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In Praise of ADS Social Workers

Social Work Breaks Barriers

Social work is a fast-growing profession in the United States, according to the Bureau of Labor Statistics. More than 700,000 social workers are employed nationwide. Dozens are employed by the Aging and Disability Services division of the City of Seattle’s Human Services Department.

According to the National Association of Social Workers, social work began more than a century ago:

“The profession can trace a large part of its origins to Jane Addams and Ellen Gates Star, who in 1889 opened Hull House in Chicago to provide social services to the area, which had a large immigrant population.  Other social work pioneers included anti-lynching advocate and women’s rights activist Ida B. Wells and George Edmund Haynes, a social worker who was co-founder of the National Urban League. In the 1960s, past NASW President Whitney M. Young Jr., worked in collaboration with President Johnson and other leaders during the turbulent Civil Rights era to break down the barrier of employment discrimination so Black people could get access to better paying jobs. Social workers have helped drive significant, positive changes in our nation. Frances Perkins, the first female Labor Secretary during the Great Depression, and others helped secure benefits we continue to see used today, such as the 40-hour work week, minimum wage, and Social Security benefits.”

In March, we celebrate National Social Work Month. I want to personally thank everyone involved in social work at Aging and Disability Services (ADS) for making a significant difference in the lives of our clients—primarily older people and adults with disabilities but also caregivers and family members of all ages.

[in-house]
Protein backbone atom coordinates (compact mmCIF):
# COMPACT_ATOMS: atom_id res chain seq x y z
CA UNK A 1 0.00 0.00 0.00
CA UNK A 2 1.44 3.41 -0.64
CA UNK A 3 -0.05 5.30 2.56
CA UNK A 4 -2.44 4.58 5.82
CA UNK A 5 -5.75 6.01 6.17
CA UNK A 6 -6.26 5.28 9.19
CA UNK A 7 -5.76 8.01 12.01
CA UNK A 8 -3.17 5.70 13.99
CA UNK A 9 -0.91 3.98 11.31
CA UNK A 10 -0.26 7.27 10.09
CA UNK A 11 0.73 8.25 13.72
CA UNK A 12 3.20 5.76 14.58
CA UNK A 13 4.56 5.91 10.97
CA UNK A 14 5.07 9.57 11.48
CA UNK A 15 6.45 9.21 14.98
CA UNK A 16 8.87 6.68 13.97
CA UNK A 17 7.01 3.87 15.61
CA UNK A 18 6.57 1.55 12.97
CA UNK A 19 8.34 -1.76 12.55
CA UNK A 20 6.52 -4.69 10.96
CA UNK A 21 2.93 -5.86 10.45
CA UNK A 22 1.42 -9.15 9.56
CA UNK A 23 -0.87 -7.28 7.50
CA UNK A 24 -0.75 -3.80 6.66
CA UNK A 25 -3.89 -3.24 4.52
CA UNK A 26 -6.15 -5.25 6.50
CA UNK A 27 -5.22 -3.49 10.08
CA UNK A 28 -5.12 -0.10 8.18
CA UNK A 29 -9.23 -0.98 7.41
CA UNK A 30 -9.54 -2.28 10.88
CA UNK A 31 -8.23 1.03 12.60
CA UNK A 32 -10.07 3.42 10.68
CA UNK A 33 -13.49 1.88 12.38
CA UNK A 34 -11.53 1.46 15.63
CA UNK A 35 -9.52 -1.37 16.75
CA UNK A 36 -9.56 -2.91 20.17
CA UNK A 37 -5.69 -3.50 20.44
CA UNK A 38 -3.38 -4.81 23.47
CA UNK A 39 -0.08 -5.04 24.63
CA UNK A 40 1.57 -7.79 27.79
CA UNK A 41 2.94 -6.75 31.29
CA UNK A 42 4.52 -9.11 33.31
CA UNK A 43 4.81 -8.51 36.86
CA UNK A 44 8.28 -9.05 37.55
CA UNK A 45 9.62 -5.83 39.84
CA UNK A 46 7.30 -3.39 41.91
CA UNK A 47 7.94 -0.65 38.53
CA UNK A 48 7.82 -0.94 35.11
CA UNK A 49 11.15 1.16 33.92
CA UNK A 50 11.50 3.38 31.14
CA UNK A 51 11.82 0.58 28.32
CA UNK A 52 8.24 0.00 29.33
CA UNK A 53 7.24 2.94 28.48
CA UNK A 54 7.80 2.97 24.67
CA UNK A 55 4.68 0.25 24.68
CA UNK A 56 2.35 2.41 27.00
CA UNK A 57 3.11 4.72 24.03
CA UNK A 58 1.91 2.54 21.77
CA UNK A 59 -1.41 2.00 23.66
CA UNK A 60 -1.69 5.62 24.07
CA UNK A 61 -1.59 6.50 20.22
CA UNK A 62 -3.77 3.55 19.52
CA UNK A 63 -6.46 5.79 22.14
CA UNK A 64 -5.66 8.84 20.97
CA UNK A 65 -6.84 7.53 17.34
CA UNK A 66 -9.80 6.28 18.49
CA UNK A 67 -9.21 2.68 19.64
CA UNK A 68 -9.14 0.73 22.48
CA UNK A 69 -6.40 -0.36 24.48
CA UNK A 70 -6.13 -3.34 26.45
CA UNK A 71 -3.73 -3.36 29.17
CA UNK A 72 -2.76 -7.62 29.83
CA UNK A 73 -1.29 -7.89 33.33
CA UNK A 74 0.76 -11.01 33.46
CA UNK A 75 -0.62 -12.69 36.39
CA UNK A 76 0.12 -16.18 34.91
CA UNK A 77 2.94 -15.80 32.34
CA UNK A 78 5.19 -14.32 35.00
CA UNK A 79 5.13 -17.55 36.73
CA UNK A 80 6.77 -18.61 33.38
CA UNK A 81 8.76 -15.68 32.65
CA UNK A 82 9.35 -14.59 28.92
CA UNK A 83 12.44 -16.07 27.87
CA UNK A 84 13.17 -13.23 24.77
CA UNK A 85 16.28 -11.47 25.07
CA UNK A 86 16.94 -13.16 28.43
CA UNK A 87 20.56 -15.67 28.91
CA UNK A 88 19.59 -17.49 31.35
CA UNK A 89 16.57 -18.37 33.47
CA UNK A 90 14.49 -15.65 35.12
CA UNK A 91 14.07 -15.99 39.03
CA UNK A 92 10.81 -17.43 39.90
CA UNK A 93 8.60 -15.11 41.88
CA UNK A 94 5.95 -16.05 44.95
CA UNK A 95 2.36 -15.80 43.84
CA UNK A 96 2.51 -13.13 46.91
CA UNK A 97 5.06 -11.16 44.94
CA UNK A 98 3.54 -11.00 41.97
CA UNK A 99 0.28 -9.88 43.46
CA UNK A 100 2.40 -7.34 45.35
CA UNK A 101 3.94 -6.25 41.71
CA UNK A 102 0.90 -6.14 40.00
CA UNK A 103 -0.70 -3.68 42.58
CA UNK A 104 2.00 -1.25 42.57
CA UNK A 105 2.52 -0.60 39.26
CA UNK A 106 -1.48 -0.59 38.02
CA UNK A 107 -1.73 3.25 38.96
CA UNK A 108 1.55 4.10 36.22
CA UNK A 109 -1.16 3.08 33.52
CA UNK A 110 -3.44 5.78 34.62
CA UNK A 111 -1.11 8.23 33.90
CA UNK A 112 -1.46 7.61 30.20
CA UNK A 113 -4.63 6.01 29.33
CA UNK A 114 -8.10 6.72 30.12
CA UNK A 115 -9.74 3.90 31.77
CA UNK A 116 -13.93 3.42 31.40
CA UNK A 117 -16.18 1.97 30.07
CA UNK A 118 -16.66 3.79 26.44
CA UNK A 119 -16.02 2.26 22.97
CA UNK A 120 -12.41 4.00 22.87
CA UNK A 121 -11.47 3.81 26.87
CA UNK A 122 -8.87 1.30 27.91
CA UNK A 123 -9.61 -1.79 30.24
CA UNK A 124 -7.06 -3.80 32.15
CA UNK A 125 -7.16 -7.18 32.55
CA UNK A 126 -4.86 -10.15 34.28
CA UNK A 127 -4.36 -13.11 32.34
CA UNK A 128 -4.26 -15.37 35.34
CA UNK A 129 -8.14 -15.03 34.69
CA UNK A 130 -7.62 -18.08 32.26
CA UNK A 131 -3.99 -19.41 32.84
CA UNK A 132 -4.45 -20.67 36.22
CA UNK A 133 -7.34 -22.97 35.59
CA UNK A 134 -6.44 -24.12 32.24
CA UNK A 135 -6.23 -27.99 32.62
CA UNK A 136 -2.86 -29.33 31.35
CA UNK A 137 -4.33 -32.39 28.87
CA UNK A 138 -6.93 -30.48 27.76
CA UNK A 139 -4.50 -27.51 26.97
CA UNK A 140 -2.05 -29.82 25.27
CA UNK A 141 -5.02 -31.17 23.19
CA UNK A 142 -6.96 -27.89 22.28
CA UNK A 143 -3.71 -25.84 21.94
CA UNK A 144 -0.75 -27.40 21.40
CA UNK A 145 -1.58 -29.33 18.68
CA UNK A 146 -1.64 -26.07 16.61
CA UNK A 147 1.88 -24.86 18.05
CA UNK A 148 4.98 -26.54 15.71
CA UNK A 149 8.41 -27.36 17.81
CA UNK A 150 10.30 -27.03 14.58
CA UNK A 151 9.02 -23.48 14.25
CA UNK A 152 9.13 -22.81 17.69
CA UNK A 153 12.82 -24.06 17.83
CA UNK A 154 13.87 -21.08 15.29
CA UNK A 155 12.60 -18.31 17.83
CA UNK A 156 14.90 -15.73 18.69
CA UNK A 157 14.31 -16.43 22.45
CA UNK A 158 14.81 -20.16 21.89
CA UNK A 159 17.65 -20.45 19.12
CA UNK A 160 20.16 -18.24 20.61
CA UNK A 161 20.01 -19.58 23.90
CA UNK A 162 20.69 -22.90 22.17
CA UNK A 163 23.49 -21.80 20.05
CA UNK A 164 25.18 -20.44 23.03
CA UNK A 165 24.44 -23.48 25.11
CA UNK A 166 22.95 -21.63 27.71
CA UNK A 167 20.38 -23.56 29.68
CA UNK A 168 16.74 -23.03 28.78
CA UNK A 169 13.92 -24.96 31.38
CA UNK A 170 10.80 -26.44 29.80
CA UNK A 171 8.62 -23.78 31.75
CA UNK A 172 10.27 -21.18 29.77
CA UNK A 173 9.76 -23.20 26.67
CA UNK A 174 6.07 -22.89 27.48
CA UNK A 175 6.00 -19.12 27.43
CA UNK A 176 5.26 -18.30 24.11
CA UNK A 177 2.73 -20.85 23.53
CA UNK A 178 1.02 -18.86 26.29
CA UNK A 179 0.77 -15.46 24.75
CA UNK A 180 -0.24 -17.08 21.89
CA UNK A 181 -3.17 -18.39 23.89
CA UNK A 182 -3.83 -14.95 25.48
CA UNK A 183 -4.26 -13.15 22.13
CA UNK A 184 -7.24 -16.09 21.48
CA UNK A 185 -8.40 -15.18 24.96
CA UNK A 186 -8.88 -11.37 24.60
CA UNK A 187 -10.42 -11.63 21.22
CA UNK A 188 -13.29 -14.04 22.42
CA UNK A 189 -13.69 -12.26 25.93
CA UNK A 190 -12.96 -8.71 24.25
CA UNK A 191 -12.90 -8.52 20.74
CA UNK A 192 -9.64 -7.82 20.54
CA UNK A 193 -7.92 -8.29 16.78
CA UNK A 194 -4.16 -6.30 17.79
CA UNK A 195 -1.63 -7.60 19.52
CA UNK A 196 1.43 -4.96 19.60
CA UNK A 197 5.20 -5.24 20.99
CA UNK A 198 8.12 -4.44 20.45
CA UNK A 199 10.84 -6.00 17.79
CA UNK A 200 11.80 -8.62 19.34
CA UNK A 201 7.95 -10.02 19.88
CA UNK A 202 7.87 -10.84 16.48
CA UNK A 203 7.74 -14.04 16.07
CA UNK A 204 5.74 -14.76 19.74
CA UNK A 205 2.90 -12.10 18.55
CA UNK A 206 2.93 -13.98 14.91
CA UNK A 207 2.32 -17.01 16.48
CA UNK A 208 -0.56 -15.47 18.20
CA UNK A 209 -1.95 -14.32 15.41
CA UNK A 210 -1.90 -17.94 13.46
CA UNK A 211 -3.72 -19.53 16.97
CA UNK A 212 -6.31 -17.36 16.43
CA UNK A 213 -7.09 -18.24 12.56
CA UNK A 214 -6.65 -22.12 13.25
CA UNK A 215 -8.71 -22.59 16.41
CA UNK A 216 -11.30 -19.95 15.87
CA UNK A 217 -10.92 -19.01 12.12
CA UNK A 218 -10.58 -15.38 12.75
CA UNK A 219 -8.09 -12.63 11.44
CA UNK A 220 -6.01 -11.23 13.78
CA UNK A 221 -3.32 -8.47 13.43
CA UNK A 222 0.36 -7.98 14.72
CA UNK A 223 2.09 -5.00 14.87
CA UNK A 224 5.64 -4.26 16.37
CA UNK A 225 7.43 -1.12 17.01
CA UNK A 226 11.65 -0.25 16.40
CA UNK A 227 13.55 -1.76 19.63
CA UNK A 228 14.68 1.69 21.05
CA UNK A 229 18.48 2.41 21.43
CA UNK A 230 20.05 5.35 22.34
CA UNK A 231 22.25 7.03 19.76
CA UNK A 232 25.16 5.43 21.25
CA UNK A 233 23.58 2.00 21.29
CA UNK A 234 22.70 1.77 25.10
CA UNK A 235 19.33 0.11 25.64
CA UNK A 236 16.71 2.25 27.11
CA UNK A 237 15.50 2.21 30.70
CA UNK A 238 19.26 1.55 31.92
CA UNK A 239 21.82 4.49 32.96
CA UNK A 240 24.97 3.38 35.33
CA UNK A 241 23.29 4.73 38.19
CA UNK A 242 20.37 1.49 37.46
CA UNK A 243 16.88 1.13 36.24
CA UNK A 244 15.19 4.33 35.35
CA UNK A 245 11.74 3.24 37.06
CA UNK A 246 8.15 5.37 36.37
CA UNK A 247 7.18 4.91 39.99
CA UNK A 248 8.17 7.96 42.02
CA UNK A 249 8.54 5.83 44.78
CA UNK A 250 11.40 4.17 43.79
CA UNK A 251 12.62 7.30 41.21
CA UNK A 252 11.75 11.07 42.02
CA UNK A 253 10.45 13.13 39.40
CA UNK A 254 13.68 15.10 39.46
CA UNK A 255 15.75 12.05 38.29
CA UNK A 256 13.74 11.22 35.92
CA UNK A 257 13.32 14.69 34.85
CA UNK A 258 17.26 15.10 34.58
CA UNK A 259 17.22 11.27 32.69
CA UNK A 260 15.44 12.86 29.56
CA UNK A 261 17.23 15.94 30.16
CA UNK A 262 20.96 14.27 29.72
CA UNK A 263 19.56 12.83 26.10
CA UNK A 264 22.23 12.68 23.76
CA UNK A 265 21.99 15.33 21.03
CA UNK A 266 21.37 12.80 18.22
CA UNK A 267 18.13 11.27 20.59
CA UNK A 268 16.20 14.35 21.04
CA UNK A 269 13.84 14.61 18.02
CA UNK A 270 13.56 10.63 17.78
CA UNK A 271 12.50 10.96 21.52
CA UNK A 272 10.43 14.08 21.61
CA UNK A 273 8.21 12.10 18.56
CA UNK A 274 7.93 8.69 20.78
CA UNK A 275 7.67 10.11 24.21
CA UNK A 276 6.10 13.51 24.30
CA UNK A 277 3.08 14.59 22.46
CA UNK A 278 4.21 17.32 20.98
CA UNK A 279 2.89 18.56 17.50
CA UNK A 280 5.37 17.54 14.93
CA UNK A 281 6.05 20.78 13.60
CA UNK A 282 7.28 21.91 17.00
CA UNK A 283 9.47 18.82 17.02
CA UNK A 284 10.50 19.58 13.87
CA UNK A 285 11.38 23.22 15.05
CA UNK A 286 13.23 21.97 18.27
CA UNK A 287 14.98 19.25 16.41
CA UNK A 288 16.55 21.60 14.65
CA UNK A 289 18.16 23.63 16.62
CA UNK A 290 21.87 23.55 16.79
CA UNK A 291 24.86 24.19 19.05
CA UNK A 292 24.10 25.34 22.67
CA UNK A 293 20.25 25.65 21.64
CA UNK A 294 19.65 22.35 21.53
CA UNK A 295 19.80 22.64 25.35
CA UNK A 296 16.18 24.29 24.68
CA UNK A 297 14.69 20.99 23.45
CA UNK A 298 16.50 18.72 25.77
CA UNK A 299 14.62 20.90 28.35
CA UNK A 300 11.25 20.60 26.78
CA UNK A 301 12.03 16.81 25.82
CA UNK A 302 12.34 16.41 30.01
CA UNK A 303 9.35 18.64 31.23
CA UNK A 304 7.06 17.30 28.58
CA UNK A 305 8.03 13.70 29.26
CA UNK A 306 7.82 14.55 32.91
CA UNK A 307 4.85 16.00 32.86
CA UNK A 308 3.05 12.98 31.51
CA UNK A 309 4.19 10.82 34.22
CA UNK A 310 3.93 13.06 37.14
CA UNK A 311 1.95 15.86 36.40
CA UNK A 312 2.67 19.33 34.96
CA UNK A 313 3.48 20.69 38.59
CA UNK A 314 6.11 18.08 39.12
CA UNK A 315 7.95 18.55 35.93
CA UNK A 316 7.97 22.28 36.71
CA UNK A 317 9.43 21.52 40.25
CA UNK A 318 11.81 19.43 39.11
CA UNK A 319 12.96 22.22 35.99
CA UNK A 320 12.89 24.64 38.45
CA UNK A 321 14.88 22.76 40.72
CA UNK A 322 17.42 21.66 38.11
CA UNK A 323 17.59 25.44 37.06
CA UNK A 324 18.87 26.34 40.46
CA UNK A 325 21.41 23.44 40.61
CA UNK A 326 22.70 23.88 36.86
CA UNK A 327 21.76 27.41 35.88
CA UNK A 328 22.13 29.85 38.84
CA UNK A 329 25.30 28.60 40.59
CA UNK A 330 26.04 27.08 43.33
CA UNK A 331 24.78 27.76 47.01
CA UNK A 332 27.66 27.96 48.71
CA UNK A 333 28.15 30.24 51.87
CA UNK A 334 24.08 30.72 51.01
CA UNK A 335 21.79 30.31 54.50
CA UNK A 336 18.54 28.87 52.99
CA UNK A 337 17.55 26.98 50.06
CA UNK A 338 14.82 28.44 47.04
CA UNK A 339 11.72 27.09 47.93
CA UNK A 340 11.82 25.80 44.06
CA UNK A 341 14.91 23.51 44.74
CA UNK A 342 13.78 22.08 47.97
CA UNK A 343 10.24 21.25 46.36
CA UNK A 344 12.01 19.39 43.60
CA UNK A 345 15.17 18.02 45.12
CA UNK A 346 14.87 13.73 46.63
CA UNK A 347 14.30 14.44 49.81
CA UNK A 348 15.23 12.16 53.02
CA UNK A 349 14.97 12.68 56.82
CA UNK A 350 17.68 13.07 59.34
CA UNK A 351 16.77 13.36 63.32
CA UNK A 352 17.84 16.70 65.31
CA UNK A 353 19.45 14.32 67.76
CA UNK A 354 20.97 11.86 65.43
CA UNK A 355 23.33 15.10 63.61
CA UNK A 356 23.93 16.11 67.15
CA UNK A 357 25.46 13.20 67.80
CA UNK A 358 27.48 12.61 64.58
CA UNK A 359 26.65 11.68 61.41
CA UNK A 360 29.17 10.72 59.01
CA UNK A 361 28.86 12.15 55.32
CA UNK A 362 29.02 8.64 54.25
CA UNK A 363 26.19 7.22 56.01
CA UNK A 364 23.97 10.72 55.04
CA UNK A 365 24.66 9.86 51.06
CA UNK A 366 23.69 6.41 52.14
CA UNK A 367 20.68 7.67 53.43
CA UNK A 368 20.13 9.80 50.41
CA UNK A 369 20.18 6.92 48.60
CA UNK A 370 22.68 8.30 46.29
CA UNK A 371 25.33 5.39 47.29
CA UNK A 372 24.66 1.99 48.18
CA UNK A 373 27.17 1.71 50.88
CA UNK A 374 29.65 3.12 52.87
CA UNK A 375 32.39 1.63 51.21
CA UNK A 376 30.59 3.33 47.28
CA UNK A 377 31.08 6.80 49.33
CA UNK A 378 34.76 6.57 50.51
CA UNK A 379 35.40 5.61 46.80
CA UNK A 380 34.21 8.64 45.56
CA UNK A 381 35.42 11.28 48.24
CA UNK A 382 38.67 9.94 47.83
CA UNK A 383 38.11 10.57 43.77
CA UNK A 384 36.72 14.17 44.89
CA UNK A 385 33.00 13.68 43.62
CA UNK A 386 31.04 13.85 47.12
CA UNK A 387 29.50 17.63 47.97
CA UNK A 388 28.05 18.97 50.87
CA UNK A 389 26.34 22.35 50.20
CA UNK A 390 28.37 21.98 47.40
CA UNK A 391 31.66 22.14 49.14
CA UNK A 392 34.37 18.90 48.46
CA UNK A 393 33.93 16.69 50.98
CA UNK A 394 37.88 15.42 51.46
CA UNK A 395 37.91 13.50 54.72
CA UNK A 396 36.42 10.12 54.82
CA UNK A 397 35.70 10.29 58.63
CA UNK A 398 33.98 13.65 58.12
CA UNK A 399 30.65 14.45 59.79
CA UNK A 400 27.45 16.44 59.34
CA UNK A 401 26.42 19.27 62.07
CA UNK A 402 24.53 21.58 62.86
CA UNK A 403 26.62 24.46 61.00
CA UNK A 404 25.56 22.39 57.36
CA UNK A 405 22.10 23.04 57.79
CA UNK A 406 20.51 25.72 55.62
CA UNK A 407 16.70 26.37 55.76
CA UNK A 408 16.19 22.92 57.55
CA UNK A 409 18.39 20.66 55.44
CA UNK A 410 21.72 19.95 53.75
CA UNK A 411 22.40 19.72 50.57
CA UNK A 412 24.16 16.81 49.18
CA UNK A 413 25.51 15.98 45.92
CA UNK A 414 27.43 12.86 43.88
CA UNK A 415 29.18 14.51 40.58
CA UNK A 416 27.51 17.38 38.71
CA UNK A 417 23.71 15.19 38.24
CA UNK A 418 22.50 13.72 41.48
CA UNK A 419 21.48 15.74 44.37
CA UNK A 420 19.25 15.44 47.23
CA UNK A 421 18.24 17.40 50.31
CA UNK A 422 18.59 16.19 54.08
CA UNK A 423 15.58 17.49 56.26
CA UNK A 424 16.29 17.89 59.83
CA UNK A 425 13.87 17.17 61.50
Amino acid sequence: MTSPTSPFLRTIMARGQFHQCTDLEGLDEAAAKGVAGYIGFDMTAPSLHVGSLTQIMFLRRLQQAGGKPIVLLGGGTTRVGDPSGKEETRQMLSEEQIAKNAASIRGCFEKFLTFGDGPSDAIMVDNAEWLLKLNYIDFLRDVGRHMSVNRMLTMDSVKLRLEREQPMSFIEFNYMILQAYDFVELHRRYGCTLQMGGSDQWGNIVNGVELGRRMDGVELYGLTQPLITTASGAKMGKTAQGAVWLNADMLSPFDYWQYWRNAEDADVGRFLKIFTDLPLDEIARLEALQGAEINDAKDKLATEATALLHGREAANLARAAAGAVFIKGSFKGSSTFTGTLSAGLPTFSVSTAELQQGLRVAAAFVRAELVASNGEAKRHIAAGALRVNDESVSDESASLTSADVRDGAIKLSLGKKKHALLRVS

Primarily, ADS social workers are engaged in our Care Coordination Programs—Medicaid case management, caregiver support, and more. ADS contracts with community-based organizations that employ social workers, too, including our Community Living Connections partners. ADS also employs planners, contract specialists, and others, many of whom hold Master of Social Work degrees. They all have something in common: All are caring, compassionate problem-solvers who put heart and soul into their work.

Our case managers engage with individuals, families, health care providers, and social service professionals to get clients the services and supports they need, when and where they need it. They collaborate with nurses and social service aides on our staff. They support clients in finding professional caregivers. They arrange durable medical equipment and other supplies necessary for clients to remain living in their homes. They are expert listeners and extremely resourceful. Each year, approximately 15,000 individuals receive in-home care assessments, thanks to ADS case managers and care coordinators and those in our network.

One of our social workers is assigned to support older people at risk of abuse, neglect, or exploitation. Several are assigned to travel with Seattle Fire Department staff on the Health One rigs. One of our teams supports clients who live in Seattle Housing Authority buildings. We have found countless opportunities to collaborate with legal, heath care, housing, and public safety professionals to support people in need.

How does one access care from these amazing people? Often, the best place to start is Community Living Connections. They are a “front door” to ADS services and supports. Calls and consultations are professional, confidential, and free of charge. Community Living Connections can initiate an application for case management program support, refer to caregiver specialists or other services we offer, or to a vast array of community-based services that can help meet the needs of older people, adults with disabilities, and caregivers. Access Community Living Connections by calling (toll-free) 844-348-5464 or visiting

I invite you to read some previous AgeWise articles written about or by ADS social workers:

If you or someone you know would be interested in joining our team, you can find job opportunities here.

Mary MitchellContributor Mary Mitchell directs Aging and Disability Services, a division of the Seattle Human Services Department that is designated by the State of Washington as the Area Agency on Aging for Seattle and King County.

Posted in Services